Based on this, lotfeeders are likely to be seeking to place heavier, rather than lighter cattle on feed, to moderate the difference between steer buy price and the current cost of gain.

Cost of gain, using our chosen variables (2kg/day ADG, for 210kg gain over 105 days) has shot up from 216c/kg in late November to 224c/kg in late December, and 233c/kg yesterday, in line with higher ration price. This time last year, the cost-of-gain was 187c/kg on a $250/t ration price, about $60/t or 25pc lower than yesterday’s figure. Feeders back a year ago were worth 215c/kg, however.

Back then, it was in lotfeeders’ interest to feed lighter cattle, for exactly the opposite reasons to what applies today, in terms of cost of gain.  

All the above variables deliver a breakeven in yesterday’s budget of 400c/kg dressed weight on a 100-day feeding exercise, up from 395c/kg three weeks ago.

That’s the highest breakeven figure seen since the July-August period (402c/kg), but the big difference is that back then, the breakeven result was driven by high feeder steer purchase price, whereas now, grain and ration price is the dominating factor.

Current public grid prices from Southeast Queensland processors for April week four, are around 375c/kg, unchanged from pre-Christmas’s budget, representing a trading loss on the current proposition of minus-$87.

Part of this can be explained by the big inflows of feeder cattle during October/November last year. With feedlots on the Darling Downs and northern NSW near full due to dry weather, processors no longer have to set forward prices at levels designed to ‘attract’ cattle onto feed.

If anything, there is a potential oversupply emerging during February/March, one market contact told Beef Central yesterday.

As discussed in Beef Central’s report three weeks ago, the curious thing is that feedlot numbers have almost defied logic: the big recent intake has happened despite grain prices heading upwards, and slaughter cattle prices trending downwards. As recently as August/September, the finished cattle price was still in the 390s.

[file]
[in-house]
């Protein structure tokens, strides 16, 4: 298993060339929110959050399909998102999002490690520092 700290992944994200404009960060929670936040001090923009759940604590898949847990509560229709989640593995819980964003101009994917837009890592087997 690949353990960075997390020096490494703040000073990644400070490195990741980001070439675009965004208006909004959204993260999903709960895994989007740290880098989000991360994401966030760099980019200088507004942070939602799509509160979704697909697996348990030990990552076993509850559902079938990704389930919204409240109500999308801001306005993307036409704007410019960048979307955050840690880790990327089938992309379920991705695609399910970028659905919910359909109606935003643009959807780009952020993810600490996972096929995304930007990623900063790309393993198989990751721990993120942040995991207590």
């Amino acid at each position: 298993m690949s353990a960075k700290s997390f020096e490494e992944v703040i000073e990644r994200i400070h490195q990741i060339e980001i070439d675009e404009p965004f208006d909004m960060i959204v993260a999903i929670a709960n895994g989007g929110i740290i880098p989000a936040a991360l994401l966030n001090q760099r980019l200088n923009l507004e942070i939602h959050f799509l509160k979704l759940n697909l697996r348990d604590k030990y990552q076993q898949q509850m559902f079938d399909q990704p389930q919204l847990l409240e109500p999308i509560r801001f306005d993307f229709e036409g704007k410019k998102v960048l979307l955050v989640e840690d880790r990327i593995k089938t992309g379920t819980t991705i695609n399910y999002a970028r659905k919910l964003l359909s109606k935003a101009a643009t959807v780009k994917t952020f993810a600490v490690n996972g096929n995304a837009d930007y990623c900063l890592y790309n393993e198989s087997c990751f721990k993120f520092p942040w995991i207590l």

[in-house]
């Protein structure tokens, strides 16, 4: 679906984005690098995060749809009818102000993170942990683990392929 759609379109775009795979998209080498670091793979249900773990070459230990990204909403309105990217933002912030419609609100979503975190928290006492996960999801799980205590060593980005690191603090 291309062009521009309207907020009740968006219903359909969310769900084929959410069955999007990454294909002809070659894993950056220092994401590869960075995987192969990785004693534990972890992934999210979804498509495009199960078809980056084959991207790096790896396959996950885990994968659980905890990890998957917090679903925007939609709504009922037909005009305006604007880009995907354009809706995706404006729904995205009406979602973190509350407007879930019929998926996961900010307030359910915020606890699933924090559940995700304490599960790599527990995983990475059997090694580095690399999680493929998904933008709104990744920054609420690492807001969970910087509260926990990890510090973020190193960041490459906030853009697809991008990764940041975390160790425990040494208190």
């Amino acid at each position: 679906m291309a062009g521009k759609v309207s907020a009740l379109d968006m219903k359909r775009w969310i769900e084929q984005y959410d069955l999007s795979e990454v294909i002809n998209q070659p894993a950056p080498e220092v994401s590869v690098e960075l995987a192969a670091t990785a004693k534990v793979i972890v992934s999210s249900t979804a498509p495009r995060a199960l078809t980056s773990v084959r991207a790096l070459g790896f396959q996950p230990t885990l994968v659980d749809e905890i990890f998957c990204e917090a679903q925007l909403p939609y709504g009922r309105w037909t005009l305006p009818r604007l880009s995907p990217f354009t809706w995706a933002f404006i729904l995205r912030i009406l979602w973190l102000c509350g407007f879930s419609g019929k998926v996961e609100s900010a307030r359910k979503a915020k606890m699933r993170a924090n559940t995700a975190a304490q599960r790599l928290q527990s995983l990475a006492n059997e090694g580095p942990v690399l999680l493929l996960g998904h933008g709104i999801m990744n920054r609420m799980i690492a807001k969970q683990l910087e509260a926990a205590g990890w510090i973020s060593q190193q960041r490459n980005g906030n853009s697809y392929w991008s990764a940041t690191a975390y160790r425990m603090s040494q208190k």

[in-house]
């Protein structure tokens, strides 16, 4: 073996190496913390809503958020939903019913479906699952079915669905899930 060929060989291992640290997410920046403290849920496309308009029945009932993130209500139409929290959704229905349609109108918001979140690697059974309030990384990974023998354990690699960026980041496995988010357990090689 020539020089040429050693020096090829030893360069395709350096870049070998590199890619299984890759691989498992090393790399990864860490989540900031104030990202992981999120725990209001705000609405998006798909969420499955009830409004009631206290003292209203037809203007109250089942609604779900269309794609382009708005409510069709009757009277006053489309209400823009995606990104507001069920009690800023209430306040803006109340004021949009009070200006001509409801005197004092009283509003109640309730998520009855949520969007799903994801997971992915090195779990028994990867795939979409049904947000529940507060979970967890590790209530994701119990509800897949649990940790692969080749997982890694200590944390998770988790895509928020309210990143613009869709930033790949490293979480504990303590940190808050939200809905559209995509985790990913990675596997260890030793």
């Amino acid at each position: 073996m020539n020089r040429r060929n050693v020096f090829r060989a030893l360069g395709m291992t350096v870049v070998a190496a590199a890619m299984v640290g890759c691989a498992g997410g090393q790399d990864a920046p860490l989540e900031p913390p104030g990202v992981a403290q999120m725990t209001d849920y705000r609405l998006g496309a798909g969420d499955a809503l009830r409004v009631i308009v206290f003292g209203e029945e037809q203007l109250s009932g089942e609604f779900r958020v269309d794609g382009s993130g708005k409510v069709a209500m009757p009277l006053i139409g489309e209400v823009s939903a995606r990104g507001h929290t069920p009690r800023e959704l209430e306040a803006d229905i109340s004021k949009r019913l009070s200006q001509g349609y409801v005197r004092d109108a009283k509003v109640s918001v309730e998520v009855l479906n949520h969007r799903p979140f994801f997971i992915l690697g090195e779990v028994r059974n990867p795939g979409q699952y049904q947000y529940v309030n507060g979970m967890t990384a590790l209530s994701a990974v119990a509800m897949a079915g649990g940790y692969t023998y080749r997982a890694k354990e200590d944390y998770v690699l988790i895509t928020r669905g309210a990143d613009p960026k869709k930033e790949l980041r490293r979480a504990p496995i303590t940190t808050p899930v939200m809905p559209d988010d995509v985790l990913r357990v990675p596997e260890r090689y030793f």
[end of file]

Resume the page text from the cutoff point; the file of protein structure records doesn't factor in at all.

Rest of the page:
Weather has over-ridden all that, however. While reports suggest the export meat market has actually improved lately, the slide in value of grainfed cattle is being driven squarely by supply-side factors. 

Looking back at feeder cattle forward-contracted in the high 300s back in September for slaughter this week, spot market 100-day cattle this week are changing hands at 365c/kg (again, reflecting the looming oversupply of grainfed cattle). This represents a $100/head loss to processors on forward-bought cattle.

If it rains, however, that could change suddenly, as slaughter supply becomes tight and processors again focus on more ‘accessible’ feedlot cattle to maintain kills, forcing prices up.

Attention will now start to focus on the ALFA/MLA quarterly feedlot survey for December, likely to be released around mid-February. All indications are numbers could rise substantially, especially in the biggest feeding states of Queensland and NSW, where the worst of the dry conditions is being experienced. The September survey logged a 9pc decline in numbers on feed.

However the September quarter report also showed an ‘unusual’ decline in numbers on feed in NSW, declining almost 50,000 head to 196,000 head between June and September. Some stakeholders have queried the accuracy of that statistic, especially the gaping 50,000 head drop in the segment for NSW feedlots +10,000 head capacity, despite the arrival of any spring break across the state.

Regardless, expect to see a very sizeable jump in numbers on feed for the December quarter. How much impact this has on grainfed prices at close-out time remains to be seen.


  • Beef Central's regular 100-day grainfed breakeven scenario is based on a representative standard set of production variables, ex Darling Downs. They include a 356kg dressed weight; ADG of 2kg; consumption 15kg and a NFE ratio of 7.5:1 (as fed); $25 freight; typical implant program. Bank interest is included. It is important to note that variations exist across production models (feed conversion, daily gain, mortality, morbidity, carcase specification); from feedlot to feedlot; and between mobs of cattle. For a more specific performance forecast on a given mob of cattle, consult with your preferred custom feeder.